In 2005, an arrest warrant was issued for Joseph Kony by the International Criminal Court "for crimes against humanity and war crimes". After failed peace negotiations with the Ugandan government in 2006, the LRA left Uganda retreating to southern Sudan, the Democratic Republic of Congo, the Central African Republic, where they continued to "wreak havoc". In May 2010, President Barack Obama signed the "Lord's Resistance Army Disarmament and Northern Uganda Recovery Act"; this law led to the deployment of US troops in the region in October, 2011. Shortly thereafter, the United Nations Security Council met to discuss the LRA. Internationally, journalists set out to inform themselves about the conditions in the region. With the intent to film a documentary about the War in Darfur, college students Jason Russell, Bobby Bailey, Laren Poole traveled to Africa in 2003. Russell had graduated from film school at the University of Southern California, after witnessing gunmen shoot at the truck in front of him while driving in northern Uganda, he discovered Joseph Kony and the Lord's Resistance Army.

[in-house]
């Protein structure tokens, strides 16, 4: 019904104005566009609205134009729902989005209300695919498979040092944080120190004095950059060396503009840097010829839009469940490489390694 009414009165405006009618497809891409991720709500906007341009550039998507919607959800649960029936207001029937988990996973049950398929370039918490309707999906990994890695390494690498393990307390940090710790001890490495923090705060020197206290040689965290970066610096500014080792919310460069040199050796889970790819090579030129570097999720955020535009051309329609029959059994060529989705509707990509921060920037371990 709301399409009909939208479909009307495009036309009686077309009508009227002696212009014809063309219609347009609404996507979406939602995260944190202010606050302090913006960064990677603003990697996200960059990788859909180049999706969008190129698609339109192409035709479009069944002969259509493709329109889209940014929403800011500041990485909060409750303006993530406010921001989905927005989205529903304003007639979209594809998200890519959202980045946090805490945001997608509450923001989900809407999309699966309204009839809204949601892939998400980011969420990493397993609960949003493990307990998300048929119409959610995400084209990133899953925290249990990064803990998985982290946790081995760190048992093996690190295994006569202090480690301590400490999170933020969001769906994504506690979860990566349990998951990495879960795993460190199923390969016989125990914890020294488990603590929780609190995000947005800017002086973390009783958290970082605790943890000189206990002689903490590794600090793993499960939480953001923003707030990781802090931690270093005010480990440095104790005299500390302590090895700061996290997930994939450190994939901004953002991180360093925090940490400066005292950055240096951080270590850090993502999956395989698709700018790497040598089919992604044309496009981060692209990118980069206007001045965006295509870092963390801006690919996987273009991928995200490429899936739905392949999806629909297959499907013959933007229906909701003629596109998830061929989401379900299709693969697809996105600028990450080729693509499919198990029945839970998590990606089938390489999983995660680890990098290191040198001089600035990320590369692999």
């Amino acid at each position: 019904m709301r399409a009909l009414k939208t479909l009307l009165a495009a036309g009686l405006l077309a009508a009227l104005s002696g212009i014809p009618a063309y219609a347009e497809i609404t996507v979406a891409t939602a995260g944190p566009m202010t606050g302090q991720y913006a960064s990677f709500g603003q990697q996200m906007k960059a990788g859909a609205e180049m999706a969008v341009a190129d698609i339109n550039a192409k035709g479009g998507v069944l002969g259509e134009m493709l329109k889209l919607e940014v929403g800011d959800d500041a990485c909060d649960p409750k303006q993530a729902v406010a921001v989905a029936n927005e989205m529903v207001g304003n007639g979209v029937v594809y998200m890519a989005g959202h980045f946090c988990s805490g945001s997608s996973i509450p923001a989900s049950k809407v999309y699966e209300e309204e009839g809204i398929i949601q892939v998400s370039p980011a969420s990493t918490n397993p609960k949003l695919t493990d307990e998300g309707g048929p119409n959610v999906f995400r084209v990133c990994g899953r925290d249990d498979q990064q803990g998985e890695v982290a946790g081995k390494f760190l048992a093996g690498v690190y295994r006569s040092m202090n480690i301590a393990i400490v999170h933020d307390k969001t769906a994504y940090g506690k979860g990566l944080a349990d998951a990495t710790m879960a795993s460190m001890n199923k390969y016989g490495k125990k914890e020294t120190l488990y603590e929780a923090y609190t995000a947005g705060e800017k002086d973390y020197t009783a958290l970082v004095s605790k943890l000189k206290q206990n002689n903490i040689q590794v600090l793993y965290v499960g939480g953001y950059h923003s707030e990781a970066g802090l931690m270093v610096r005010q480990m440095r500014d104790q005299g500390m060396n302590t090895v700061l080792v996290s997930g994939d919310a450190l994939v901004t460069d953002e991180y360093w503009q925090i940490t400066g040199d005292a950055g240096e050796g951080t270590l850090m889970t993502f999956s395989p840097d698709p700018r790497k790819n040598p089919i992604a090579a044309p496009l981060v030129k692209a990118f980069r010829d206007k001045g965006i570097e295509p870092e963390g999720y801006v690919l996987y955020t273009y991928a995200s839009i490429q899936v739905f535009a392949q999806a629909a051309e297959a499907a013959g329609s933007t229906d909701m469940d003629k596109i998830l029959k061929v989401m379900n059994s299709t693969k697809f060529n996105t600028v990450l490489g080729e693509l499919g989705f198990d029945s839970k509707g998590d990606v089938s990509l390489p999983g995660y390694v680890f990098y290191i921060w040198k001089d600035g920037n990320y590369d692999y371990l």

After the incident, the group decided instead to focus on the civil war affecting the region. After returning home to the United States, the group created a documentary titled Invisible Children: The Rough Cut, which aims to expose the plight of child soldiers and night commuters of northern Uganda; the film was shown to the group's friends and family, but reached millions. The three believed that the world was unaware of the conditions in Uganda and the plight of the children they met there; the young men set out on a mission to expose what they had witnessed in Uganda, screening their film at hundreds of high schools and churches throughout the United States. In 2004 the group founded Invisible Inc. as a non-profit charitable organization. They solicit donations and sell merchandise such as bracelets, T-shirts, posters to raise money for their cause; the money they raise is used in part, to produce awareness films, for humanitarian aid to northern Uganda. In April 2007, the group organized an event called "Displace Me", in which 67,000 activists throughout the United States slept in the streets in makeshift cardboard villages, hoping to raise awareness about those displaced by the Ugandan gove